Today was the coolest day, and I'm not referring to temperatures!
The session with the writers group I belong to was wonderful. We are such a diverse group of women, yet our love for writing is the great equalizer. And what stories we have to tell! Last week our topic discussions traveled from graphic descriptions of childbirth to the politics of public education. That's how we roll, and I love it!
I've been watching my odometer lately, and today when I arrived at the head of the lake, it turned over to 200,000 miles.
Have I mentioned the personal relationship I have with my Chevy Trailblazer? Her name is Goldie. We've been together 13 years. Considering the time I've spent in her and the places we've been, one can't help but have an affection for such a dependable vehicle. She has never let me down.
While living down South in 2004, my husband Richard and I decided we needed to replace the 1992 Blazer I had obtained years earlier in Montana. We went to the local Chevrolet dealer, a salesman greeted us, took us to his desk, and the first question he asked us was, "New or used?"
At the same time, Richard said, "New!" and I said, "Used." (Did I tell you I was the penny-pincher of the two?)
"Uh-oh," I thought. "I forgot to discuss this with Richard. This isn't going to go well." I had forgotten that Richard always wanted the biggest and best, paying top dollar, while I leaned toward finding a cheap bargain.
We came home with a brand new forest green Chevy Trailblazer, 2 wheel drive. I was reeling from the financing of this, plus the high insurance and expensive car tag (over $500 for one year.) A heavy dose of buyer's remorse, no doubt.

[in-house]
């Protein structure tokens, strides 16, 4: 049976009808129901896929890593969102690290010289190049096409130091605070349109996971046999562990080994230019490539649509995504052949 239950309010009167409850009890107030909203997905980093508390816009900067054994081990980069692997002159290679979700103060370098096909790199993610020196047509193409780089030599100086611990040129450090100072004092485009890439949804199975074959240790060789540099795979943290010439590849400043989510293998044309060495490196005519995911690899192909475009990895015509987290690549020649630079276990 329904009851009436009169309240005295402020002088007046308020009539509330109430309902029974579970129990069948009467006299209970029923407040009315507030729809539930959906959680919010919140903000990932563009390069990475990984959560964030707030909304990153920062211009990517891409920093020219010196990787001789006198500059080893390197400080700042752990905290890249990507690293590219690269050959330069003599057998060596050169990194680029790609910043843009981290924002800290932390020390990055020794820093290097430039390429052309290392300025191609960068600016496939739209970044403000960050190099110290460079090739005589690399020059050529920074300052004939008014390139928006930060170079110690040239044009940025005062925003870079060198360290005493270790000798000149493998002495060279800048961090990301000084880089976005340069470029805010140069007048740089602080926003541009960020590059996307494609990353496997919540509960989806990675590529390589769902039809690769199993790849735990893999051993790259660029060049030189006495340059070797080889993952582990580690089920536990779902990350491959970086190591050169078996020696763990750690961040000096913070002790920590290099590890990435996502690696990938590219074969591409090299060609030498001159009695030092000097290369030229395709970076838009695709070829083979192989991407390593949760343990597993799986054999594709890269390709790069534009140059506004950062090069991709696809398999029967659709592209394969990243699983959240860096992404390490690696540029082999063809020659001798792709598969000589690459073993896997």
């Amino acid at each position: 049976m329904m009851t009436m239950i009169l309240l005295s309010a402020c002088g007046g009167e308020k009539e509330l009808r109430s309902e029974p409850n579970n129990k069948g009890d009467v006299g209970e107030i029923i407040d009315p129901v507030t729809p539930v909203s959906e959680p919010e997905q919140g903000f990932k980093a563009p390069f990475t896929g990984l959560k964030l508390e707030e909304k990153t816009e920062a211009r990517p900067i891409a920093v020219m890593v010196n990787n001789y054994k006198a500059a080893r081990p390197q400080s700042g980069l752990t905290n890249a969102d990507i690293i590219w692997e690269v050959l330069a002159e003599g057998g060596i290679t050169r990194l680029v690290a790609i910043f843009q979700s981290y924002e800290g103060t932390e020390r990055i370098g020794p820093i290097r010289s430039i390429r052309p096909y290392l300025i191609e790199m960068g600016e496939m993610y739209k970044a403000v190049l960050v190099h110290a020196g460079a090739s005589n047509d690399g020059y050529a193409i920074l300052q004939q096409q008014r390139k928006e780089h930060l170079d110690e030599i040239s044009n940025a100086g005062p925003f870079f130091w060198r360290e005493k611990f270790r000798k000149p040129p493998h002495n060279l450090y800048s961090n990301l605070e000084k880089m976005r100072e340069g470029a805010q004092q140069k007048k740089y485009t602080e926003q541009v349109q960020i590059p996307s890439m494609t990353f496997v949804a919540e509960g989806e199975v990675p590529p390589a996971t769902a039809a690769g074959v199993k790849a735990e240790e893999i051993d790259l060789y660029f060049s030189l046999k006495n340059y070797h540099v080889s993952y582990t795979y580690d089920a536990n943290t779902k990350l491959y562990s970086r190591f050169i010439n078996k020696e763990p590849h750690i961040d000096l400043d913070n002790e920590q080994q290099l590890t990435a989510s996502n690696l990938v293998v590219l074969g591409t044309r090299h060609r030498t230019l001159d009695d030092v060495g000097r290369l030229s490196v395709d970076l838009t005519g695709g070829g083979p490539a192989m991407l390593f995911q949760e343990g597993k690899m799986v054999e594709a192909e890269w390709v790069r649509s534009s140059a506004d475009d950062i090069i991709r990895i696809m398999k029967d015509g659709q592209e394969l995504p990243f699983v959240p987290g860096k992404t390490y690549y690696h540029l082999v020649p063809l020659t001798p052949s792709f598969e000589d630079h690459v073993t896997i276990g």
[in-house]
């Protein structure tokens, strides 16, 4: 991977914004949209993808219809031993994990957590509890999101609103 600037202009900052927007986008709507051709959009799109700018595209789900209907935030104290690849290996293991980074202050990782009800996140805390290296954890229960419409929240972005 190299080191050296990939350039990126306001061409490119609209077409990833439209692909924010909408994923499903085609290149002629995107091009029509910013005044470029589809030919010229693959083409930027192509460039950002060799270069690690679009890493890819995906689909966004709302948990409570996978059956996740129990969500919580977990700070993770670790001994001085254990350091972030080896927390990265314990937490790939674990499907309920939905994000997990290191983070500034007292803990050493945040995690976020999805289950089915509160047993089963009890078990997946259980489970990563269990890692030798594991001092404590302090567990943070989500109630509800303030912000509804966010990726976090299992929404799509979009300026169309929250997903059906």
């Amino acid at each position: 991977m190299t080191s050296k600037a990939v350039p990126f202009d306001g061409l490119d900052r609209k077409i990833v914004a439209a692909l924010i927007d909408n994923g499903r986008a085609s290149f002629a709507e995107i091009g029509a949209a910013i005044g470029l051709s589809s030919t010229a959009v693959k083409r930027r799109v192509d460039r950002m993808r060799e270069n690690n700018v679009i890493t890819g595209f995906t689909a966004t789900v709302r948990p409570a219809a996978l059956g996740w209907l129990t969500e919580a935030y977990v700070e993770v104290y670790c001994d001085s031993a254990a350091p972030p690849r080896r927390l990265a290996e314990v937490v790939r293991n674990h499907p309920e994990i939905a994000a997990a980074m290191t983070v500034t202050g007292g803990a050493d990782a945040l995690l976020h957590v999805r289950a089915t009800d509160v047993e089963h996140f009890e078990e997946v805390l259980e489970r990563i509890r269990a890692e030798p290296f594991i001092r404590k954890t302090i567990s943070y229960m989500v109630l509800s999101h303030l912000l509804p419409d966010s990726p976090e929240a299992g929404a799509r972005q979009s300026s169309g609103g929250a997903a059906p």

I got used to the idea in about two weeks. In week three, Richard announced, "We have to take this back. We need 4 wheel drive."
"Are you serious?" I protested. "We will never be able to recoup our cost, plus 4 wheel drive is more expensive."
"I'm sure of it. We need 4 wheel drive."
"But we live in the city- all paved roads. The only dirt we drive on is our short driveway. Where are we going to need 4 wheel drive?"
"My mind's made up. We need to take this back." By the set of Richard's jaw, I knew the conversation was over. So back to the Chevy dealer we went. This time I was more embarrassed than worried about the money. I had never been in this situation before.
We were led to a gold 4WD Trailblazer, signed the papers and brought it home. It was just a vehicle then, no personal attachment at all.
That was April 2004. At first it was just a large run-around-town car. Then we drove it to Texas two consecutive years for the Ft. Worth Stock Show. We vacationed in the Appalachian Mountains with it. Did we use 4 wheel drive? No, not even on the vacation that brought us to mountainous Joseph, Oregon in 2007 then around to Montana and home again.
I began to feel an affection for her during the year Richard fought his cancer 2008-2009. It was dependable and comfortable for him to ride in, to and fro to chemo treatments. When the side effects became life-threatening, it carried me like a race horse behind the ambulance that carried Richard to the hospital. Day or night, no matter what, it took us wherever we needed to go. No problem.